Alisha Espinosa (Jess) is exceptional as the Bruja. With references to Santeria and the Brujeria found throughout pop culture, this makes A Skeptic and a Bruja more culturally significant. Even Beyonce has paid homage to the sacred art. Interestingly, Beyonce is brought up, because in the script Rosa speaks of Beyonce, "...We call it a Seyonce, you know like Beyonce..." Alisha is so believable as Jess, that even the strongest of Skeptics would follow her every move. She commands the room with every turn as she hears, and sees the spirits right in front of her. There were times when her protection spirit Jorge would be right next to her, and you would swear even when no one was there, that he was in the room. To take on the role of the namesake of the play in which you are performing is no small feat, and Alisha tackles the challenge and makes it her own.

As Sam, Maiya Reaves is outspoken and hardened but deep inside she has a big heart. Sam is a powerhouse here, and Maiya's delivery is outstanding in every way. Providing much of the comic relief, Maiya takes no prisoners with Sam's no holds barred way of thinking. I think the true power in Maiya's performance lies under the surface of when Sam realizes maybe she isn't the biggest skeptic after all. A truly exceptional performance by Maiya.

The cast does one thing that makes this ensemble such a joy to watch, and that is they take their own idealized versions of these women and make them their own. This makes this group so relatable that in the end, this could be a real Youtube series. Forget Ghost Adventures, and all the other Paranormal shows, this show would defy the odds and be the one to watch! As an audience, you are so dialed in on the distinct moment-to-moment that these women share, that time flies by. This quartet is so damn genuine and relatable that you forget that these are performers on a stage. That is a true testament to the power of their work here, and they should all be commended.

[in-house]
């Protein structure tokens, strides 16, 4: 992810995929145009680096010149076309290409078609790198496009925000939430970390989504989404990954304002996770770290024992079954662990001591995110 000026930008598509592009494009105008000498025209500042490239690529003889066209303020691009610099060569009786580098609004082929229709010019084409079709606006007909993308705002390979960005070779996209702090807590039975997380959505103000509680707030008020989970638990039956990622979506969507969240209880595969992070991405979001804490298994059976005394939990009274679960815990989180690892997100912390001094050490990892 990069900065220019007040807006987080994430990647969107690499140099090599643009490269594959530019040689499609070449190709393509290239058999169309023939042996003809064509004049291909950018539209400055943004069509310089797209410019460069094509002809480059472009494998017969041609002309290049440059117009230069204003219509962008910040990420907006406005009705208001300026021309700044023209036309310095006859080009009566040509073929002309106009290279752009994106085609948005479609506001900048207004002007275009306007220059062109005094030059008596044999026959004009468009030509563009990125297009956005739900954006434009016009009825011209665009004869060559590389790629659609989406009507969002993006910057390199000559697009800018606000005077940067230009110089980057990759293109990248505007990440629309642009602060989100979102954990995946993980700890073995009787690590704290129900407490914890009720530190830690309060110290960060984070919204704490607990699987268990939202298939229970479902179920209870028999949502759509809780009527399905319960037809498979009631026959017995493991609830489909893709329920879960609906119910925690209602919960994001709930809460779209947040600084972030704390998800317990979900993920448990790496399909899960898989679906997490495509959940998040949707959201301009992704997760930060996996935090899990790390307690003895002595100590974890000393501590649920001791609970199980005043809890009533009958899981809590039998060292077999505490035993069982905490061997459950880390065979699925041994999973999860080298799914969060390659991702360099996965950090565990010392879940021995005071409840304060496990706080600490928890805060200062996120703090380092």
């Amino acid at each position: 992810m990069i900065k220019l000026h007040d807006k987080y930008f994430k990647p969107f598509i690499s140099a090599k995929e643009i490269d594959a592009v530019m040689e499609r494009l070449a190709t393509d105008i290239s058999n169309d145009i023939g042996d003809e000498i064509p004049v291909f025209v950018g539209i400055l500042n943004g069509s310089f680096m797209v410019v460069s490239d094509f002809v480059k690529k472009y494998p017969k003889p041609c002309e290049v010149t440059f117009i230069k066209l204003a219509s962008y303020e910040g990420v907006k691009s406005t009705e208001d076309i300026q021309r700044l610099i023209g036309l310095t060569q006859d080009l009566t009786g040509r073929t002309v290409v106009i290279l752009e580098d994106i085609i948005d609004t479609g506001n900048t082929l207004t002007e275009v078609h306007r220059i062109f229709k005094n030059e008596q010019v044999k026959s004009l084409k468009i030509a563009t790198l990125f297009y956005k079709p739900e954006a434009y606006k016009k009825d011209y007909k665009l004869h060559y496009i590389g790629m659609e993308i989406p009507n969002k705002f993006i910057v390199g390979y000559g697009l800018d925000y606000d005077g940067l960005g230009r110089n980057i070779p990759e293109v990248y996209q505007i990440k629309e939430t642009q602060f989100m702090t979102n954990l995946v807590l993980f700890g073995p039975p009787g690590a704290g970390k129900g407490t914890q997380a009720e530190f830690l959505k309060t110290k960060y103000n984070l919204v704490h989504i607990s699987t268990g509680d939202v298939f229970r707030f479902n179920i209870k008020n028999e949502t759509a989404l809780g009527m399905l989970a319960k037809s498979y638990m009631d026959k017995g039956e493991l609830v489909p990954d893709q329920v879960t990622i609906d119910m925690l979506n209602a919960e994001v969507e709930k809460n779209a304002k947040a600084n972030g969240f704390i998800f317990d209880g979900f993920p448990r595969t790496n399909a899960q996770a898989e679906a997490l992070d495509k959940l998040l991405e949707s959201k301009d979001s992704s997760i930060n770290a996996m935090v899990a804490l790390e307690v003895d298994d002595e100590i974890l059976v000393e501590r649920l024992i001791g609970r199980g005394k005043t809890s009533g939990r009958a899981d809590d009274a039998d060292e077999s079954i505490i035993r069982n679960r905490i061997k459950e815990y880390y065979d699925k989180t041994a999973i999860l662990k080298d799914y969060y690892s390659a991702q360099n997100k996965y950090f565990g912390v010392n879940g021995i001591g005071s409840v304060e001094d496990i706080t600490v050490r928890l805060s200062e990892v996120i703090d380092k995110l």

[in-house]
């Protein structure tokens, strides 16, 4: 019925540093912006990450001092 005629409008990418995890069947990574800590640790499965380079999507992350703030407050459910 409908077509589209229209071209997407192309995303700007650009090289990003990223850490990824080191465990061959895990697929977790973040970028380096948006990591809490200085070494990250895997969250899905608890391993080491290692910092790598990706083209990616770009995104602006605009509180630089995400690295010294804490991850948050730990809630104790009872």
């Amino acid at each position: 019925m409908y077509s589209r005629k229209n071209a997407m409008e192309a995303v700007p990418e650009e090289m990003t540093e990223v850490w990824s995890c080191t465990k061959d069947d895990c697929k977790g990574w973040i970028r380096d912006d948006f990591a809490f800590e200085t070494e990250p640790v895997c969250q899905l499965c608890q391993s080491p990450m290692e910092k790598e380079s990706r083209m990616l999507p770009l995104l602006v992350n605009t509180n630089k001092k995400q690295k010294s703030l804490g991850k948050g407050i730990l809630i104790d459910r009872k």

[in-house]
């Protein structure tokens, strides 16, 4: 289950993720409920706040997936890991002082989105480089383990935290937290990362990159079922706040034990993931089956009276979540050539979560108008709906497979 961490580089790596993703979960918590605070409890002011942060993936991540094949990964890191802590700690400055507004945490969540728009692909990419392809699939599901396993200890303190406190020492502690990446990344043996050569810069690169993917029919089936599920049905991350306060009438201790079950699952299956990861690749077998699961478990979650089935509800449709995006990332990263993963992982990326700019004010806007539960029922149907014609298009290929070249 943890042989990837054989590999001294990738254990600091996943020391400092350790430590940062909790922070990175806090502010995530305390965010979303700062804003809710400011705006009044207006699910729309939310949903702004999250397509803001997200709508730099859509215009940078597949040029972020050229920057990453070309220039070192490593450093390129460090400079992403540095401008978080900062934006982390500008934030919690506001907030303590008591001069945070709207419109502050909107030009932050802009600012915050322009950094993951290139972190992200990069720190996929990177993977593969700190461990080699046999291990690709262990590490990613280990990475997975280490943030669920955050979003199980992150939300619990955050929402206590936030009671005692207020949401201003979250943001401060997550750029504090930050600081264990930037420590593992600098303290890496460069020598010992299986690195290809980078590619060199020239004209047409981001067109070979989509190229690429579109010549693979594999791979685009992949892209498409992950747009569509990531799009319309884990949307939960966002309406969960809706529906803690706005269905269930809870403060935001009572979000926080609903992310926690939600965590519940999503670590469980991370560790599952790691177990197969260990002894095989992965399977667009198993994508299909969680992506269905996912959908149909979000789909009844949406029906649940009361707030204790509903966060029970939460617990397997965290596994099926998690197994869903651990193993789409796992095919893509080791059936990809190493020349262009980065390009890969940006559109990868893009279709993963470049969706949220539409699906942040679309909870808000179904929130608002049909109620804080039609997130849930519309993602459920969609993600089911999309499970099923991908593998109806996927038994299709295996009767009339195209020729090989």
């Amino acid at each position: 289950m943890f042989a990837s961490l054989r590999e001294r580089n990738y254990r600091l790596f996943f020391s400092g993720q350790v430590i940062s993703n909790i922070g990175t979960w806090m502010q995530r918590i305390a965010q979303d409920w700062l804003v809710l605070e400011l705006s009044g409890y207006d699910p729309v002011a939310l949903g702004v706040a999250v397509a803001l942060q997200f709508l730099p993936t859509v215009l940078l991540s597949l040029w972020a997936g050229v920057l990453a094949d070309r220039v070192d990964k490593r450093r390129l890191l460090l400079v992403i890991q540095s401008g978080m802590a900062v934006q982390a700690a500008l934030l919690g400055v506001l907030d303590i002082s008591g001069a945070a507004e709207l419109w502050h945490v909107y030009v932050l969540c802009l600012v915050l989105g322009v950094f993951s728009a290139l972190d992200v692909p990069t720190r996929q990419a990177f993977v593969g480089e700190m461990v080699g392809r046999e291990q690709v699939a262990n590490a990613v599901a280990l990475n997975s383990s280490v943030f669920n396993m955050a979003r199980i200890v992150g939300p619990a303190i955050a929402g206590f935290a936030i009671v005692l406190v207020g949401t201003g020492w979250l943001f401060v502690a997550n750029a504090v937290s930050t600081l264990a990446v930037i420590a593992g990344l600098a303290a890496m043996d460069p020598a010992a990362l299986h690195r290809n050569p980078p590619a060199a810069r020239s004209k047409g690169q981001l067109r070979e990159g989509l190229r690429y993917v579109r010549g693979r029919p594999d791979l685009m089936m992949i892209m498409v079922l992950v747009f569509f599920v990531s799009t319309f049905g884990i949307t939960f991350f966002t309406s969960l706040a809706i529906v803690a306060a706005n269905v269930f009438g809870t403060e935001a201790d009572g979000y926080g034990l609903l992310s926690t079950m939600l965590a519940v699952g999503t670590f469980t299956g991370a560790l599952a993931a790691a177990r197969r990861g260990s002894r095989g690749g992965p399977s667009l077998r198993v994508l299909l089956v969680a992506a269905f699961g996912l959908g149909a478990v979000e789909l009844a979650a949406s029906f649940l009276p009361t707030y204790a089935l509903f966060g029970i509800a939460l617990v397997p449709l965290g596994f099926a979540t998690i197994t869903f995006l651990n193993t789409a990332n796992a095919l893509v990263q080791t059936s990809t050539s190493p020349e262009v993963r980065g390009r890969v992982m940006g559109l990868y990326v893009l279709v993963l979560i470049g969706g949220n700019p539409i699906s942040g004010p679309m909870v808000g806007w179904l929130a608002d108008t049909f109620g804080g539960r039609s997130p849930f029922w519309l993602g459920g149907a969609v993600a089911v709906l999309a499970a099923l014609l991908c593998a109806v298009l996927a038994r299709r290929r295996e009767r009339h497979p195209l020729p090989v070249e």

Technically stunning A Skeptic and a Bruja has it all! Set Design by Jeff Weber is pleasing to the eye and gives you something to look at every turn. Combining the beautiful set with the illusions makes this a fun ride of thrilling proportions. Master Carpenter Eugene Alcorn and Electrician Alex Pinchin combined the inner workings of the set, with the magical illusions to a grand degree. Carmon Amon's Costumes lend well to the world of the show in which these characters reside. Each lady has their own unique style significant to culture and lifestyle, making this a beautifully captured piece. I especially enjoyed the styling of Jess's costumes and the exquisite attention to detail right down to the head wraps. Joseph Oshry's lighting is beautifully rendered here. Spooky when it needs to be, and chilling the next. Allowing the audience to even get an uneasy feeling as we move about the world of the play. The beautiful greens and purples making up several sequences were the perfect addition to the show. The Ragan Bros, or Brendan and Sean Ragan add sound effects and music that perfectly portray the world of the show. I will say there are times when the sounds could be slightly louder. It was hard to notice the whistle of the teapot, but nonetheless. The music pushed us deep into the world of the cultural perspectives displayed here. It was a great addition to the story. At the hands of Stage managers Sara DelBeato, Tori Heikenfeld, and Danielle McKay the performance was fast-paced and energetic from start to finish. In 1 hour and 40 minutes, you felt like 30 minutes had gone by.

Director Dr. Patrice Amon exceptionally paced this story with the strongest of hands. I think the most compelling thing about the script is that on the surface there are all the jump scares and comedic moments, but at its heart is this story of loss, grief, and finding the true power in friendship. Director Patrice Amon delivered all of these ten-fold and put together an exceptionally strong group of performers to convey Rosa's story, from page to stage not a weak link to be had.

A Skeptic and a Bruja is a chilling, wild ride that needs to be seen. Not very often does a world premiere come to our backyard. So take a trip across the bay to join our friends at freeFall Theatre Company for their production of this fantastic new play by Rosa Fernandez. You know what they say, "Seeing is Believing," and with works such as this freeFall has a niche that will keep them coming for a very long time. Take a step outside the box, and discover what goes bump in the night, you will be extremely glad you did.

PHOTO CREDIT: Dylan Jon Wade Cox